Dispatcher of the parts arrival upon receipt from the vendor.


Standard Truck Stock System
Tracking the flow of parts from the warehouse to service vehicles and then to customers can
become very labor intensive with little to show for it. However, parts management is
essential to control the amount of inventory, which can accumulate on service vehicles, to
insure that parts are available from truck stock to accomplish timely repairs, and to guard
against inventory shrinkage.

The answer lies with a standard truck stock system.

A standard truck stock system is based on each type of service vehicle (i.e. residential
service, maintenance, commercial service, etc) having predetermined inventory items for
each type truck. Warehouse inventory should also be standardized, reflecting the defined
standard truck items.

 Each Service Technician is responsible for keeping the service vehicle fully stocked to the
                                      defined levels.

The key is the use of the Inventory Transfer Forms described earlier to frequently restock the
truck. Since it is necessary for service tickets to be either radioed in or turned in every day, if
the technicians deliver the tickets; the trucks can be restocked at that time. However, some
companies do not bring their technicians in except on a weekly basis by having the tickets
picked up by courier. If this is the case, you may want to try some of the following ideas:
restocking system set up through vendors, remote restocking facilities, or even traveling
restocking vehicles.



Security
One person should be designated with primary accountability and responsibility for
inventory. Typically this is the Warehouse Person. Responsibility for truck inventory control
should be assigned to each driver.

Inventory should be in a locked and secured area. Only designated personnel should be able
to access inventory. Service Technicians, Maintenance Technicians, and Installation Crews

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should not have access to inventory areas. For this to be practical, inventory areas must be
segregated from staging areas.

The Warehouse Person or Person Responsible for Inventory must be available for inventory
transfers to insure the integrity of the inventory system.


Purchasing
Purchase orders must be used for all purchases to ensure proper tracking and documentation.

All materials should be verified with the receiving ticket upon receipt from supplier.

Receiving Tickets are to be turned in each day if possible.

Only designated personnel should be able to issue purchase orders.

Any individual with responsibility for receiving inventory should not issue purchase orders.

Typically the warehouse person or person responsible for inventory will issue purchase
orders for the field. If the Warehouse Person is not available, then staff trained as backup
should be contacted.


Counting Physical Inventory

General
The Accounting function is usually responsible for coordinating the physical inventory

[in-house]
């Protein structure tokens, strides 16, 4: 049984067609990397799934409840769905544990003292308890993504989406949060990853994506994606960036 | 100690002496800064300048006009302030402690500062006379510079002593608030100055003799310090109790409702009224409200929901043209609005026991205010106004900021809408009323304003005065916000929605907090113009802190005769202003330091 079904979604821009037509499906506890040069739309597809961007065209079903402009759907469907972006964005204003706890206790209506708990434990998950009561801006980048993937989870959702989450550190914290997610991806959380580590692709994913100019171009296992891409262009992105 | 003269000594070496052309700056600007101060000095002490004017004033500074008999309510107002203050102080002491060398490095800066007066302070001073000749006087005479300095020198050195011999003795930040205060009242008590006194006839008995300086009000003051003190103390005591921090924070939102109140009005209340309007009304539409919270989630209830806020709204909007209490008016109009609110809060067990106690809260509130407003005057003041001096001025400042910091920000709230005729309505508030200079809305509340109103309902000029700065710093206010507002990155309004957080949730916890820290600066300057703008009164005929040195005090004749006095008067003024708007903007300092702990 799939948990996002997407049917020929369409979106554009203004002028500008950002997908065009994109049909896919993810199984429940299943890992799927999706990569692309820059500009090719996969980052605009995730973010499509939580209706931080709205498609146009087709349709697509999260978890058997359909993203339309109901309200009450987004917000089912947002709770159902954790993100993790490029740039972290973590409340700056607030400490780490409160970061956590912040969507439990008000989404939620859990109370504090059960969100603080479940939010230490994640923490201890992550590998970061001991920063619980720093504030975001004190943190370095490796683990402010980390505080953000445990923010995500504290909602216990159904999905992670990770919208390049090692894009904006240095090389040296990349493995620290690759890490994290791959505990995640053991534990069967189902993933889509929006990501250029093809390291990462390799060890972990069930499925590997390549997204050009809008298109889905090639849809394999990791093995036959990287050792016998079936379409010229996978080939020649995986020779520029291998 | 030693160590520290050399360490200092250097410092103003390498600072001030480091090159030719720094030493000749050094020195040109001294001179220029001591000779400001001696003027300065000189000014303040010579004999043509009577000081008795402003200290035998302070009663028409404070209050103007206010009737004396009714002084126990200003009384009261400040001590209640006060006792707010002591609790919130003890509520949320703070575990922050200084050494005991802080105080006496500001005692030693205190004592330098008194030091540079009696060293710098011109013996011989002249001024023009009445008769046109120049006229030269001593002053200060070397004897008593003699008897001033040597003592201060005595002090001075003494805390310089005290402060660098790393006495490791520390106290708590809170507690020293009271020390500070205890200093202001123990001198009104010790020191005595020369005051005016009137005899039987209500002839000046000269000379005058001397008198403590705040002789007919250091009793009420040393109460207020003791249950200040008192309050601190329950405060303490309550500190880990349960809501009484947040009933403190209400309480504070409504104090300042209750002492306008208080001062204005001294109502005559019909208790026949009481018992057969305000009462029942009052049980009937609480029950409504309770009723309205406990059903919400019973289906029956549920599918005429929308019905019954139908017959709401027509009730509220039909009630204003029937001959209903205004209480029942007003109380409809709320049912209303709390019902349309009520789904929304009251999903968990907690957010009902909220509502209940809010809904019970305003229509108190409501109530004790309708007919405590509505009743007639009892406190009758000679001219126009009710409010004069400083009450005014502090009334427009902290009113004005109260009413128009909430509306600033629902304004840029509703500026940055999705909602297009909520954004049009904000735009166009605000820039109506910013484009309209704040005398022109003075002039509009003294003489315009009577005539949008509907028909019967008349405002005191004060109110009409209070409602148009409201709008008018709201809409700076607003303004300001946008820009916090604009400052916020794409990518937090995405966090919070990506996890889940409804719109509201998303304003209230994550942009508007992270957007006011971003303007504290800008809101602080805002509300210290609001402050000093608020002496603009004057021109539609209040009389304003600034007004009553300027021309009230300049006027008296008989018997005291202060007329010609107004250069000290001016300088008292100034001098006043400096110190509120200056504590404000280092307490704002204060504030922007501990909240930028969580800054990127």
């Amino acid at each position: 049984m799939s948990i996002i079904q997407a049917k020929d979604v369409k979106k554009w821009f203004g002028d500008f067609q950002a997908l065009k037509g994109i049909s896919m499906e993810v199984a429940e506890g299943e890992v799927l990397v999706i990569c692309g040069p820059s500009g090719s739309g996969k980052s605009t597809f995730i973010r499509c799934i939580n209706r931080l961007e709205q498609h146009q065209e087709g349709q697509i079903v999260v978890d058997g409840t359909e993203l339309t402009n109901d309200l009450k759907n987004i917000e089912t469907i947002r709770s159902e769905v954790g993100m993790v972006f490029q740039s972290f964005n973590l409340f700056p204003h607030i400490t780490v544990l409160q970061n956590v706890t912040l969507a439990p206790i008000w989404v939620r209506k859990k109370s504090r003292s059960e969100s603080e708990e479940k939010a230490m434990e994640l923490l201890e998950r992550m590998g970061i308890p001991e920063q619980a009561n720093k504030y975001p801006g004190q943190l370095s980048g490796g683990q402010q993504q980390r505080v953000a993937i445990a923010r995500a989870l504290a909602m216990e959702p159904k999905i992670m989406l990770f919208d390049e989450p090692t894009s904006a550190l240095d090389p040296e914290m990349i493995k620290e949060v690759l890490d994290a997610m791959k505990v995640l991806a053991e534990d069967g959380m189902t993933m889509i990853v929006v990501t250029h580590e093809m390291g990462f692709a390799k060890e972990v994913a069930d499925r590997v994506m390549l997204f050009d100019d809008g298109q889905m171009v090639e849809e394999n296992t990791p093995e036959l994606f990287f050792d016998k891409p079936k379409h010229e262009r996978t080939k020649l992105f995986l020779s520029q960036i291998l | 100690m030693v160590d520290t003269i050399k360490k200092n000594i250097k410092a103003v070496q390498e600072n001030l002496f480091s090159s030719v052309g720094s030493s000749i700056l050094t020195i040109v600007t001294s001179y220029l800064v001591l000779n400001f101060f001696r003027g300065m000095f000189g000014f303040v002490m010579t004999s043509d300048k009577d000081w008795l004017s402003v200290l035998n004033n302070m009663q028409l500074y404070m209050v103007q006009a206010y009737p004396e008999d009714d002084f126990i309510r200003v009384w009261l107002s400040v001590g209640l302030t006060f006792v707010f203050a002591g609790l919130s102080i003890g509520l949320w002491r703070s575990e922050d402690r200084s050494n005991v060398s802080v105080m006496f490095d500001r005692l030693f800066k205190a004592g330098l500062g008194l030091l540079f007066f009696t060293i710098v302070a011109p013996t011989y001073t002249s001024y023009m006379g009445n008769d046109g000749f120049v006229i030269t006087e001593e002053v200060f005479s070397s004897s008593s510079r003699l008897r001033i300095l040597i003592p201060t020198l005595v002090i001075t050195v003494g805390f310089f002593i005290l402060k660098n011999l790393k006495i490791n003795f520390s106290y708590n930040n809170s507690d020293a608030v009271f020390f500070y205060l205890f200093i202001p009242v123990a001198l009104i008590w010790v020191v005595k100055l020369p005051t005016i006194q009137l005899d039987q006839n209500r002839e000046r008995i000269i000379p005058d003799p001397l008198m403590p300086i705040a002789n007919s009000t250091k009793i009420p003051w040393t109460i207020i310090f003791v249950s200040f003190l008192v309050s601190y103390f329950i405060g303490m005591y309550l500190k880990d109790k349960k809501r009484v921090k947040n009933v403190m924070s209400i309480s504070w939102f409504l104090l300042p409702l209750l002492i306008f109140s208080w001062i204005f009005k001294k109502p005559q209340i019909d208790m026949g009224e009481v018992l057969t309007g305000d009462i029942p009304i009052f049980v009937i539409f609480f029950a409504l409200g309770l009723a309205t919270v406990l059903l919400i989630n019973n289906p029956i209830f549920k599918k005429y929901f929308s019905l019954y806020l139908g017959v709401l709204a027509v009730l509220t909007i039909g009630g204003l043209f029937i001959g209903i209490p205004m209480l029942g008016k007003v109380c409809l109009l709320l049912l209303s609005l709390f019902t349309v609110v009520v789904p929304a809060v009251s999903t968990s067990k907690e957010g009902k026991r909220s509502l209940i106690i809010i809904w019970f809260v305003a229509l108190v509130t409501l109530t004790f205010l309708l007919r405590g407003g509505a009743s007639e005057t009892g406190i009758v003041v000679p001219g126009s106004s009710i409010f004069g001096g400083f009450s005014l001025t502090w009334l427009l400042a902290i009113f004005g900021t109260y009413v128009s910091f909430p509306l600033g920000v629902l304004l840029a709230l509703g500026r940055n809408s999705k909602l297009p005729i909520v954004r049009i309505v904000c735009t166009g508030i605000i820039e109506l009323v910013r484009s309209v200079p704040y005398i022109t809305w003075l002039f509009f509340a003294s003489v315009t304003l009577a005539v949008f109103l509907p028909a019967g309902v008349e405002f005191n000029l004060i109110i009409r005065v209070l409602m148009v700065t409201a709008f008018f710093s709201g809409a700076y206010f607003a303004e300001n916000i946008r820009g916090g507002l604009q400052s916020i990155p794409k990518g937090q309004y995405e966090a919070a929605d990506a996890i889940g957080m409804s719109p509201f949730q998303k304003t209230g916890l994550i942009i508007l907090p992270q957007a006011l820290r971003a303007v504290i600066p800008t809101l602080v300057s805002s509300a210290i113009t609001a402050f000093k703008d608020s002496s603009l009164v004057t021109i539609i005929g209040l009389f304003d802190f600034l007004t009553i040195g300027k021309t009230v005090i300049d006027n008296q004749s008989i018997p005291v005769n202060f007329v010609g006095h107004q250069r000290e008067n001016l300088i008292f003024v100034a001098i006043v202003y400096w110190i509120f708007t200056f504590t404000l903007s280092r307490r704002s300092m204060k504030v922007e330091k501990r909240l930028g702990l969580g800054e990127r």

process. The accurate counting of inventory is essential for accurate cost of sales numbers at
month end.

The counting of service and maintenance vehicles does not have to be burdensome, if a
company uses standard truck stocking and all vehicles are clean and orderly for the count.
With technicians counting one another’s trucks (not their own), all service vehicles should be
able to be counted in under 1 to 2 hours.

Count Sheets
All physical inventory counts of service and maintenance vehicles should be counted
without reference to perpetual inventory records.

The initials of each person counting and date should be signed on each completed count
sheet.

Upon completion of the physical inventory count, all count sheets are to be returned to the
Accountant.




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Count Methods
All serialized equipment, parts inventory, and truck stock should be individually counted
during the physical inventory process, with the following exclusion. Parts inventory
comprised of small and/or numerous components that would involve tedious counting and
also have a very low dollar value (i.e. screws, nuts, fasteners, etc.) may be estimated as to
volume/quantity in round numbers (i.e. 250, 500, etc.).

The estimated quantity is to be recorded on the count sheet noted by the symbol “Est.” before
the number to indicate that the value was not obtained by a true physical count.

Damaged, obsolete, or defective inventory items, which are counted during the physical
inventory process, should be noted as such per the completed count sheets.

When significant differences are noted by the Accountant between the quantity of items
counted and the quantity on hand per the perpetual inventory listing (if such records exist),
recounts should be performed by persons other than those making the original counts.

Such recounts should be made without reference to quantities noted in the original count or
per the perpetual inventory listing.